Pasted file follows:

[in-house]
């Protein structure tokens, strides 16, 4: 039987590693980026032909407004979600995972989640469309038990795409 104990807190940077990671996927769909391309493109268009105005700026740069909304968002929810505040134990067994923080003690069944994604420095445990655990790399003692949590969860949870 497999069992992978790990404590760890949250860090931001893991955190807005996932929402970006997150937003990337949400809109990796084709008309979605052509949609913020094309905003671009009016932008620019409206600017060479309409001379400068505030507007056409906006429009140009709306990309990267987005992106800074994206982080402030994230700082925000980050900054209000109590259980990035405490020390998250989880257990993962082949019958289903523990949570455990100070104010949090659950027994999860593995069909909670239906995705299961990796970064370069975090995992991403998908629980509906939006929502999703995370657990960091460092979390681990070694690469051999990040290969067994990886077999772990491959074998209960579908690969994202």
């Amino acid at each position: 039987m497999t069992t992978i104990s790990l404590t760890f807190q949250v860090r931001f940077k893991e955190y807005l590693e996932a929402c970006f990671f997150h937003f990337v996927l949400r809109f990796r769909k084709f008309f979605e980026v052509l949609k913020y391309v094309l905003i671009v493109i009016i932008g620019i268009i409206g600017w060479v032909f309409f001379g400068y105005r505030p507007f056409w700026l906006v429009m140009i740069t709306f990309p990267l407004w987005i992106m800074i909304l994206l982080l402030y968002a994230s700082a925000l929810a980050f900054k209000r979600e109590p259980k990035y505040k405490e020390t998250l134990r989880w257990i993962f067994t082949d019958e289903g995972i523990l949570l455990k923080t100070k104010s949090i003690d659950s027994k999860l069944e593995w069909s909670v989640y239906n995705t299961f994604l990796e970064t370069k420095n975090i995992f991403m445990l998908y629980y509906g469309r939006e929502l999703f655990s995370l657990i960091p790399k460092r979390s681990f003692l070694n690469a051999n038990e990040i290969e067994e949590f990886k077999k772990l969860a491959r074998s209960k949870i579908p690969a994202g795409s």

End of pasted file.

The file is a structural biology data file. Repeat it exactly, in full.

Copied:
[in-house]
């Protein structure tokens, strides 16, 4: 039987590693980026032909407004979600995972989640469309038990795409 104990807190940077990671996927769909391309493109268009105005700026740069909304968002929810505040134990067994923080003690069944994604420095445990655990790399003692949590969860949870 497999069992992978790990404590760890949250860090931001893991955190807005996932929402970006997150937003990337949400809109990796084709008309979605052509949609913020094309905003671009009016932008620019409206600017060479309409001379400068505030507007056409906006429009140009709306990309990267987005992106800074994206982080402030994230700082925000980050900054209000109590259980990035405490020390998250989880257990993962082949019958289903523990949570455990100070104010949090659950027994999860593995069909909670239906995705299961990796970064370069975090995992991403998908629980509906939006929502999703995370657990960091460092979390681990070694690469051999990040290969067994990886077999772990491959074998209960579908690969994202």
């Amino acid at each position: 039987m497999t069992t992978i104990s790990l404590t760890f807190q949250v860090r931001f940077k893991e955190y807005l590693e996932a929402c970006f990671f997150h937003f990337v996927l949400r809109f990796r769909k084709f008309f979605e980026v052509l949609k913020y391309v094309l905003i671009v493109i009016i932008g620019i268009i409206g600017w060479v032909f309409f001379g400068y105005r505030p507007f056409w700026l906006v429009m140009i740069t709306f990309p990267l407004w987005i992106m800074i909304l994206l982080l402030y968002a994230s700082a925000l929810a980050f900054k209000r979600e109590p259980k990035y505040k405490e020390t998250l134990r989880w257990i993962f067994t082949d019958e289903g995972i523990l949570l455990k923080t100070k104010s949090i003690d659950s027994k999860l069944e593995w069909s909670v989640y239906n995705t299961f994604l990796e970064t370069k420095n975090i995992f991403m445990l998908y629980y509906g469309r939006e929502l999703f655990s995370l657990i960091p790399k460092r979390s681990f003692l070694n690469a051999n038990e990040i290969e067994e949590f990886k077999k772990l969860a491959r074998s209960k949870i579908p690969a994202g795409s």